temperatures inhibit photosynthesis ( Sharkey et al., 2001 ) and the response to high temperatures can vary significantly within a species ( Reynolds et al., 1990 ). High temperatures influenced chloroplast development, chlorophyll biosynthesis, and the
Ritu Dhir, Richard L. Harkess, and Guihong Bi
Mayashree Chinsamy, Manoj G. Kulkarni, and Johannes Van Staden
. Photosynthetic pigment (chlorophyll a, b, and total chlorophyll) content was extracted by homogenizing fresh leaf samples (5 g) of treated and control seedlings in 80% acetone (20 mL) using a homogenizer. The resultant solution was filtered through Whatman No. 1
Nadia Hakam, Jennifer R. DeEll, Shahrokh Khanizadeh, and Claude Richer
Chlorophyll fluorescence (CF) was evaluated as a technique to assess chilling injury of rose (Rosa sp.) leaves exposed to low temperatures. In the more susceptible genotypes, variable fluorescence (Fv) decreased dramatically as the temperature was lowered. In the less susceptible genotypes, Fv was more stable and decreased more slowly as temperature fell. Our results suggest that measurement of CF may provide a rapid method to prescreen genotypes for chilling susceptibility, as required in plant breeding.
G.E. Bell, B.M. Howell, G.V. Johnson, W.R. Raun, J.B. Solie, and M.L. Stone
Differences in soil microenvironment affect the availability of N in small areas of large turfgrass stands. Optical sensing may provide a method for assessing plant N needs among these small areas and could help improve turfgrass uniformity. The purpose of this study was to determine if optical sensing was useful for measuring turfgrass responses stimulated by N fertilization. Areas of `U3' bermudagrass [Cynodon dactylon (L.) Pers.], `Midfield' bermudagrass [C. dactylon (L.) Pers. × C. transvaalensis Burtt-Davy], and `SR1020' creeping bentgrass (Agrostis palustris Huds.) were divided into randomized complete blocks and fertilized with different N rates. A spectrometer was used to measure energy reflected from the turfgrass within the experimental units at 350 to1100 nm wavelengths. This spectral information was used to calculate normalized difference vegetation index (NDVI) and green normalized difference vegetation index (GNDVI). These spectral indices were regressed with tissue N and chlorophyll content determined from turfgrass clippings collected immediately following optical sensing. The coefficients of determination for NDVI and GNDVI regressed with tissue N averaged r 2 = 0.76 and r2 = 0.81, respectively. The coefficients of determination for NDVI and GNDVI regressed with chlorophyll averaged r 2 = 0.70 and r 2 = 0.75, respectively. Optical sensing was equally effective for estimating turfgrass responses to N fertilization as more commonly used evaluations such as shoot growth rate (SGR regressed with tissue N; r 2 = 0.81) and visual color evaluation (color regressed with chlorophyll; r 2 = 0.64).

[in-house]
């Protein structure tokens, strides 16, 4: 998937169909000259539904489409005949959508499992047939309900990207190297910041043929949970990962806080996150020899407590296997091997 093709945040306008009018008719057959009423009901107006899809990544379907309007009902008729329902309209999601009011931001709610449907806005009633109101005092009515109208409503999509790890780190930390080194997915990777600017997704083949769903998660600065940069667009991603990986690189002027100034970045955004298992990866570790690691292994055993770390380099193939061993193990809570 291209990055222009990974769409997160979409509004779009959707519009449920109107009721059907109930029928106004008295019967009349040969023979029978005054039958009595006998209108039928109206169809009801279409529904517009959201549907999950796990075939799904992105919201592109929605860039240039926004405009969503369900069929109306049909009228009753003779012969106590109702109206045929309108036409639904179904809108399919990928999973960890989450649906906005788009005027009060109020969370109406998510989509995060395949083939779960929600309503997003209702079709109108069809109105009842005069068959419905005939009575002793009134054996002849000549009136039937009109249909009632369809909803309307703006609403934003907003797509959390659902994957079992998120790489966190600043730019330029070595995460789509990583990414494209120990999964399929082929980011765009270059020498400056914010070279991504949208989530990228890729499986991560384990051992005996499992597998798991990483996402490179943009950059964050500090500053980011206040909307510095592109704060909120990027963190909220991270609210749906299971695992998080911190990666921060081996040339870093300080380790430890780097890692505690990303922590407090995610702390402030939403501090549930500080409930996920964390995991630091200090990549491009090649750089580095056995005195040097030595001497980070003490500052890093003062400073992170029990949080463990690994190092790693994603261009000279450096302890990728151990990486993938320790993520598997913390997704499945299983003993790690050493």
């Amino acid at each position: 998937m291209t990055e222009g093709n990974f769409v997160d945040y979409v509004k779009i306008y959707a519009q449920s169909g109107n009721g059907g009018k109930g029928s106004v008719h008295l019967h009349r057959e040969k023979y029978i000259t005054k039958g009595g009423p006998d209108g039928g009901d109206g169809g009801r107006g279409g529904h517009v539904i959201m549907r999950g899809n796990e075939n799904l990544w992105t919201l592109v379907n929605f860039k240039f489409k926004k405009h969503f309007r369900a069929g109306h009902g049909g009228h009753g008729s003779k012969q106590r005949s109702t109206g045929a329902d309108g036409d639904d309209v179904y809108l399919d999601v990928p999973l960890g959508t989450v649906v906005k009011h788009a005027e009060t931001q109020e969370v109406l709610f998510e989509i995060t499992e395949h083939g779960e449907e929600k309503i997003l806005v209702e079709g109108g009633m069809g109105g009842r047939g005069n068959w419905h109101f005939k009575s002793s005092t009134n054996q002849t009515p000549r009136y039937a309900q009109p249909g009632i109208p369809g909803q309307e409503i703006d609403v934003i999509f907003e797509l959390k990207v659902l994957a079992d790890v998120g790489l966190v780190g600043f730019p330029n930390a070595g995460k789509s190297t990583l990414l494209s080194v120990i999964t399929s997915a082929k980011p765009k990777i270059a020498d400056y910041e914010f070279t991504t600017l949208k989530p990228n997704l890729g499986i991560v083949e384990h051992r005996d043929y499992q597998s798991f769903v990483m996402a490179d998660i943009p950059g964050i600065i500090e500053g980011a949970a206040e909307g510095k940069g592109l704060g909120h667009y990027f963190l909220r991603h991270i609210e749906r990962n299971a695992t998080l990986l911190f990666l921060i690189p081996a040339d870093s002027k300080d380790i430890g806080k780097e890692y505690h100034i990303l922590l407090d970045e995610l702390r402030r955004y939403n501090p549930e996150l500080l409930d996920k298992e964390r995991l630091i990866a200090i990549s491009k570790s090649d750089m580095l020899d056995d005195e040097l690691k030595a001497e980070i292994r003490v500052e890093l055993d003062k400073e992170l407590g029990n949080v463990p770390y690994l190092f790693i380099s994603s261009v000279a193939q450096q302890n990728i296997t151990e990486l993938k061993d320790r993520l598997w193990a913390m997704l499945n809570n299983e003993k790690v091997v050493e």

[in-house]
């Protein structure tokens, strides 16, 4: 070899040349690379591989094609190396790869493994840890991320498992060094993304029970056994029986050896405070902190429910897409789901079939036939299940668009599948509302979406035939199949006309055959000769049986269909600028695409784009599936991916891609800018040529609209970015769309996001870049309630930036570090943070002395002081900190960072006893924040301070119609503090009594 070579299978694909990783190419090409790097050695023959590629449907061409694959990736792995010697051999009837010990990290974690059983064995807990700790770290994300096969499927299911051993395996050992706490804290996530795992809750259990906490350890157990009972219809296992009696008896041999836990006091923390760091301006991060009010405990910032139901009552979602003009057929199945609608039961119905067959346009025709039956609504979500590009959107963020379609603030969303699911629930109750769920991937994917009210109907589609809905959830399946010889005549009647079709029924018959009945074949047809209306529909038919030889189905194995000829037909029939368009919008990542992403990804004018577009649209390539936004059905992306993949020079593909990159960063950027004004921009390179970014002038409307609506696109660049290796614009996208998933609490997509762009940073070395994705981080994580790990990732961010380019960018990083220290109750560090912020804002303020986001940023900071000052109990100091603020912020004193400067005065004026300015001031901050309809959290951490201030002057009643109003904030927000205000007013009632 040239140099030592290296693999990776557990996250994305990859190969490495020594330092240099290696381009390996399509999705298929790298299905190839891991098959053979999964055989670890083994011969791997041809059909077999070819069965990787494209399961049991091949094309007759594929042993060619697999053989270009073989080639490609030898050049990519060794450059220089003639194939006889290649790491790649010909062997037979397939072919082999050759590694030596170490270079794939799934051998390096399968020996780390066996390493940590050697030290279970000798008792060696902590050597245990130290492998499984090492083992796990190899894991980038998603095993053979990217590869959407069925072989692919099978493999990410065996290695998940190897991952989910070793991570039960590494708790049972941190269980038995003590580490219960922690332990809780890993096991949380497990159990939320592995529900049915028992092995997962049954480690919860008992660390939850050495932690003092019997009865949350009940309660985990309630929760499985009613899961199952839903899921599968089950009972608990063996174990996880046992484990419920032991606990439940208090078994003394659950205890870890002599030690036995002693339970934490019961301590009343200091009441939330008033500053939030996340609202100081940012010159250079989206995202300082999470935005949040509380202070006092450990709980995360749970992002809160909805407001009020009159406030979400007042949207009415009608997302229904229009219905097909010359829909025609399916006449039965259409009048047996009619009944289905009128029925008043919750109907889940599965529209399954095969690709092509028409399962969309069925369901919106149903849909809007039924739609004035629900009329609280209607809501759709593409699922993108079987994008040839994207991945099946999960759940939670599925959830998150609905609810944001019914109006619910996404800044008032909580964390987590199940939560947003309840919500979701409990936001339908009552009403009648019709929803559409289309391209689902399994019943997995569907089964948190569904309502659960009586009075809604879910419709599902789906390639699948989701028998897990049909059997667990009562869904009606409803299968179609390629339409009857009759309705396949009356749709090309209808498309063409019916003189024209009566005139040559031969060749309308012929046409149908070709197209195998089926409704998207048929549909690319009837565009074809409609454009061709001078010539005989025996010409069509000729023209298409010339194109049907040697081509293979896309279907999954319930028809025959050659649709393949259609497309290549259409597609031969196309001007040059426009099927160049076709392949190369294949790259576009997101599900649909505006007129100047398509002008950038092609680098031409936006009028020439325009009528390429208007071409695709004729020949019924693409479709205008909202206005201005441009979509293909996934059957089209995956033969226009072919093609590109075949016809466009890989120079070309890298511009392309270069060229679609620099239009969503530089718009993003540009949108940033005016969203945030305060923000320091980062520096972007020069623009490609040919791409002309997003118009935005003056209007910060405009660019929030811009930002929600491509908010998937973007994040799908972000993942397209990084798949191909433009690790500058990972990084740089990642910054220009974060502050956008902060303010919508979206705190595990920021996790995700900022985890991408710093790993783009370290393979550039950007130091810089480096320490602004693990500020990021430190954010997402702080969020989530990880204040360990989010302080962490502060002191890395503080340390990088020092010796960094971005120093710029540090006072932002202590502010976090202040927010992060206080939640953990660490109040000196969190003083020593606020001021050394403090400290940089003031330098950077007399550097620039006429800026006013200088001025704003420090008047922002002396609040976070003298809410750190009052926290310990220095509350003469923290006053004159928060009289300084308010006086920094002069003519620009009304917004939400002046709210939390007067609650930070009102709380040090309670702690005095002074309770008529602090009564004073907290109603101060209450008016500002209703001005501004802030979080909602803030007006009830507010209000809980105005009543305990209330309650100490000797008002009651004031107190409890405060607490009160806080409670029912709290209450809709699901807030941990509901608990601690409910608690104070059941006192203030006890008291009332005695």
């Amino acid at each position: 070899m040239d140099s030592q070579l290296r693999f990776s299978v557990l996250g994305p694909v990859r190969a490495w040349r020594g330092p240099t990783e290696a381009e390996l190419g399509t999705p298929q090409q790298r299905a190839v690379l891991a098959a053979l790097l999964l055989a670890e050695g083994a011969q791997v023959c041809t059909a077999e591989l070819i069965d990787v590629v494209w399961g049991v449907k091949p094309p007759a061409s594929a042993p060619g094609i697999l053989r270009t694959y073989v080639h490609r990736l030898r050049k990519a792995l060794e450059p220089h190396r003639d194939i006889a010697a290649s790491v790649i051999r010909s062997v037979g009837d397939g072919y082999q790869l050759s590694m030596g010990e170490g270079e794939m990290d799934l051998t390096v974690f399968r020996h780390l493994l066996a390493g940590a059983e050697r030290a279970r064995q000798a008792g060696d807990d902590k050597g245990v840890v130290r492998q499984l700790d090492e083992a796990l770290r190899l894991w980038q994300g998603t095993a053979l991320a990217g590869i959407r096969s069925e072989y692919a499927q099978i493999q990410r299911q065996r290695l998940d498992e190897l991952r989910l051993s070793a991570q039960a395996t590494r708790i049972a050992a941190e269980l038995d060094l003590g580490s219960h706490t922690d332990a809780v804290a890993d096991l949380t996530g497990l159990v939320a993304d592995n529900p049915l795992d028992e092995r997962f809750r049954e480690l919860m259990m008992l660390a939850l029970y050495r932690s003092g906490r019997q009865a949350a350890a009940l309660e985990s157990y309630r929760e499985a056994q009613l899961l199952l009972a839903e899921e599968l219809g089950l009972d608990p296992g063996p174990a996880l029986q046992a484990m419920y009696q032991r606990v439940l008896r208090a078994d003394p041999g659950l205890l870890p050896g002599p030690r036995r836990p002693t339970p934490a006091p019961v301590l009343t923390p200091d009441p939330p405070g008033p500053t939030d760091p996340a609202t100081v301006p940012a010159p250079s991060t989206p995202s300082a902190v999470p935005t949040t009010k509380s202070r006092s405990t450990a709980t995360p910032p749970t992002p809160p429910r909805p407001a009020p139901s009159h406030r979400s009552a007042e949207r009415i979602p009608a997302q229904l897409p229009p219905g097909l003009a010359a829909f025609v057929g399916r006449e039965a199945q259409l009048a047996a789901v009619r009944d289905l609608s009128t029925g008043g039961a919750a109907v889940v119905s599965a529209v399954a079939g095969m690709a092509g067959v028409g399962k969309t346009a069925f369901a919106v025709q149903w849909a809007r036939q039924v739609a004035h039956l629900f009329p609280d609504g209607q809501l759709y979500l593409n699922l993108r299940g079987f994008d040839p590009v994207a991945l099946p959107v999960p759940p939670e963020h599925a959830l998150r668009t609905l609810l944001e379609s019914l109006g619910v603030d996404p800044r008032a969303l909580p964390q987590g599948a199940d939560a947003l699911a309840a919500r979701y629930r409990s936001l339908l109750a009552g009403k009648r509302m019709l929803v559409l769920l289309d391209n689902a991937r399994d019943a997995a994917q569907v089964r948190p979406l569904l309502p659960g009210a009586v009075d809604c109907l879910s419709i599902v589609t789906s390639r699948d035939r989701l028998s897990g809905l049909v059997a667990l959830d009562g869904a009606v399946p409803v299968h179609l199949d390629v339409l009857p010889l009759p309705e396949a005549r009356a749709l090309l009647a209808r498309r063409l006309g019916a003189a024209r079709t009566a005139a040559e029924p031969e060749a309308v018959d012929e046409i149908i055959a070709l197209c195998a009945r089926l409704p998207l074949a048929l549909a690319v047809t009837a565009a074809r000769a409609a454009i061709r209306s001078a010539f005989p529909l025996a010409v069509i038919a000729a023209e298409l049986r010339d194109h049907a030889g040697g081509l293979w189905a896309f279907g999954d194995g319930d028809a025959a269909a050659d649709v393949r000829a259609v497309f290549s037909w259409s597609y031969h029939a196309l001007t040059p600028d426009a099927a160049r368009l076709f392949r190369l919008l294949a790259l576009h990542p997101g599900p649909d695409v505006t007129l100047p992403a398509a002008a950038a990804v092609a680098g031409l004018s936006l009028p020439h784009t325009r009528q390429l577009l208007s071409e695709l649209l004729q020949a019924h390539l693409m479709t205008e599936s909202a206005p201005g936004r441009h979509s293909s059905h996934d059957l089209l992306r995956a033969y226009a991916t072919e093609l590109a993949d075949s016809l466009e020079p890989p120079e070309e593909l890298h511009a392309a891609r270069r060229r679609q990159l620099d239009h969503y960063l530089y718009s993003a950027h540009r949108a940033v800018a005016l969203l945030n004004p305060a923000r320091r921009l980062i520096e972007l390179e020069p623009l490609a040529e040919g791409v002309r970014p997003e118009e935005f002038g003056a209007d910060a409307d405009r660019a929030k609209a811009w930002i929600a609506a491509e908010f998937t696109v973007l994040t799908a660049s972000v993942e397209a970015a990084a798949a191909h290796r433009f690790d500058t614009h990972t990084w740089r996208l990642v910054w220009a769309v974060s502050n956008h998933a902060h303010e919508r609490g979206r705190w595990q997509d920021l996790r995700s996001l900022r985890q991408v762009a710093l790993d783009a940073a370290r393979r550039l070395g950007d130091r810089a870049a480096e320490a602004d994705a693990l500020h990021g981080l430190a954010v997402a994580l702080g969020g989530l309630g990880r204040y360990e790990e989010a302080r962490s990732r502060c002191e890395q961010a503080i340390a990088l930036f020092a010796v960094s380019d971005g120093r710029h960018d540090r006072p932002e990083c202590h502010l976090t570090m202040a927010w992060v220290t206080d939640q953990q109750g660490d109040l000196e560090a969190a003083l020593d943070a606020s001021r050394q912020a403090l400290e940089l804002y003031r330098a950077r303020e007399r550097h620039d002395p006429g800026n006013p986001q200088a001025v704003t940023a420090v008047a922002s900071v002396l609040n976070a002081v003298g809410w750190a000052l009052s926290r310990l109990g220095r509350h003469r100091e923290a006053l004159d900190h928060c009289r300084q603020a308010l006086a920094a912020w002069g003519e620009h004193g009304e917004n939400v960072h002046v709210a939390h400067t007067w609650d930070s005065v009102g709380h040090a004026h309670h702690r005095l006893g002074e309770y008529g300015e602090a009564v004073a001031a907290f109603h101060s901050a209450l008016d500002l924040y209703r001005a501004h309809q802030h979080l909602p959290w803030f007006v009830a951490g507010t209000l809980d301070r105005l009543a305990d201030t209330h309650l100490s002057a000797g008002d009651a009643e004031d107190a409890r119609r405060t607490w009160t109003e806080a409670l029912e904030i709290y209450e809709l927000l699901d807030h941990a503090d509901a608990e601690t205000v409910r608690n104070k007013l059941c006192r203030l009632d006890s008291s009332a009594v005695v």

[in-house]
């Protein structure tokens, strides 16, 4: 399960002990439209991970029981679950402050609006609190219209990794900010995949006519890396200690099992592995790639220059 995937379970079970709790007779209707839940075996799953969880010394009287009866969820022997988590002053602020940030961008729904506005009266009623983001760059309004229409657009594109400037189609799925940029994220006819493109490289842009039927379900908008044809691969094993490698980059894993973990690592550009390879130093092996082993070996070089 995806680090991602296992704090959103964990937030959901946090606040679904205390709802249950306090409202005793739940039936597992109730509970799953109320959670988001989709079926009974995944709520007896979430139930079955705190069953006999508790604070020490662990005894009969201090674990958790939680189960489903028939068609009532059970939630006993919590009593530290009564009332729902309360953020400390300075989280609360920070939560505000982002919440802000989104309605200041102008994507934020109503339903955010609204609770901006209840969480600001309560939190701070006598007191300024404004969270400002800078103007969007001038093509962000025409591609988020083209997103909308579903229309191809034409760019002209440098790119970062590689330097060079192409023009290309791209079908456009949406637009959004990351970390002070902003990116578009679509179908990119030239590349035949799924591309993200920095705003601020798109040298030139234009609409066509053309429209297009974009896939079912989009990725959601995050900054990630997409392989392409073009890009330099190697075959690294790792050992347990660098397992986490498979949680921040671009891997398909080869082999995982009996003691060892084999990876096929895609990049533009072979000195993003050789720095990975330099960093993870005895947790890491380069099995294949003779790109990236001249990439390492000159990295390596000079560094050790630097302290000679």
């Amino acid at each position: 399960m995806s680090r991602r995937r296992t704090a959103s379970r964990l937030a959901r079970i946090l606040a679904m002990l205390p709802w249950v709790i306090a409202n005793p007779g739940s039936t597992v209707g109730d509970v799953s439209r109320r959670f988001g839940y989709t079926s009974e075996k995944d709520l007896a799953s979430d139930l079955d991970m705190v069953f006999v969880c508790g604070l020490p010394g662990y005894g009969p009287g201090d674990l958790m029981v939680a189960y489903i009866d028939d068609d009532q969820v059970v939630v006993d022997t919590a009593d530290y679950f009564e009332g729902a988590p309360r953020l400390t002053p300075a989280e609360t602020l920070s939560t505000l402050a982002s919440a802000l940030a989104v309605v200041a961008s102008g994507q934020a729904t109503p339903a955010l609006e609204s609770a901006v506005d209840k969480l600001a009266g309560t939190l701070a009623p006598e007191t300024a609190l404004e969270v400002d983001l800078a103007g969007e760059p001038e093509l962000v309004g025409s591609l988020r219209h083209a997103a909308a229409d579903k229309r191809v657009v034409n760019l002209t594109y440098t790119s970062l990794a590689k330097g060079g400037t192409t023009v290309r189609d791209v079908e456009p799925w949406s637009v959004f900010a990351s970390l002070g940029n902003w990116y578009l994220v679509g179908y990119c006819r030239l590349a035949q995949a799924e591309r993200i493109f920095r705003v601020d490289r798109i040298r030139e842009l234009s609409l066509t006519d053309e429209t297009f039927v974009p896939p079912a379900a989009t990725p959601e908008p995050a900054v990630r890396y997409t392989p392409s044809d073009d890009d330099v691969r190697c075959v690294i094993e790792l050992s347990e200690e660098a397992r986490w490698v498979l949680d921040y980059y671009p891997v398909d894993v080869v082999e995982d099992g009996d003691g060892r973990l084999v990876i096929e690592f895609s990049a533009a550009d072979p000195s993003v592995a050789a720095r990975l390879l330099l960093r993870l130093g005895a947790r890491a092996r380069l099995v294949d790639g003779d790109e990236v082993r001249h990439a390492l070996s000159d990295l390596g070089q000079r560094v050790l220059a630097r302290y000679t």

Yuji Yamada, Masayoshi Nakayama, Hiromitsu Shibata, Sanae Kishimoto, and Takashi Ikeda
activities in the fruit of the cultivar Mavras, which are dark purple when immature, and Tequila, which are lilac when immature. We also studied the synchrony between content changes in anthocyanins and both chlorophylls (green pigments) and carotenoids (red
Yiguang Wang, Chao Zhang, Bin Dong, Yaohui Huang, Zhiyi Bao, and Hongbo Zhao
the most important. In addition to the chlorophylls commonly found in green tissues, flavonoids and carotenoids are main pigments determining the colors of plants ( Tanaka et al., 2008 ). Anthocyanins are the most important flavonoids that affect the
Panayiotis A. Nektarios, Ioannis Amountzias, Iro Kokkinou, and Nikolaos Ntoulas
separated from the substrate by rinsing with water. The fresh weight of the aerial plant portion was determined by weighing, and then all plant parts were placed in a drying oven at 70 °C for 4 d to determine leaf and stem dry weights. SPAD and chlorophyll
Eleni Tsantili, Miltiadis V. Christopoulos, Constantinos A. Pontikis, Pantousis Kaltsikes, Chariklia Kallianou, and Michalis Komaitis
for chlorophyll determination, Ca and Mg concentrations, and ≈350 olives per tree were collected for the rest of the fruit measurements. At this stage, all fruits were at the black-ripe climacteric stage. All fruits and leaves collected were
Melek Ekinci, Ertan Yildirim, Atilla Dursun, and Metin Turan
pots were irrigated to field capacity with saline solutions to maintain the level of salinity after transplanting. Leaf chlorophyll reading value. A portable chlorophyll meter (SPAD-502; Konica Minolta Sensing, Inc., Japan) was used to measure leaf
Naoki Yamauchi and Alley E. Watada
Pigments in stored parsley leaves (Petroselinum crispum Nym.) were monitored to determine if degradative products of chlorophyll (chl) differed while under different types of atmosphere. The leaves were stored in a closed container under a stream of humidified air at 20C with or without 10 ppm ethylene and with or without 10 percent oxygen and 10 percent carbon dioxide. Analysis of pigments with HPLC showed that chl a and b decreased sharply with or without ethylene and the decrease was considerably less under CA. Chlorophyll a-1, the oxidized form of chl a, was initially low, and the level decreased slightly with all of the storage conditions. Chlorophyllide was also low, but it increased slightly during storage. Xanthophyll derivatives, which appeared to be the esterified xanthophylls, increased slightly during storage. These results indicate that chl degradation in stored parsley leaves was hastened by ethylene or suppressed by CA condition and the pathway of chl degradation did not appear to be altered by the different storage atmospheres.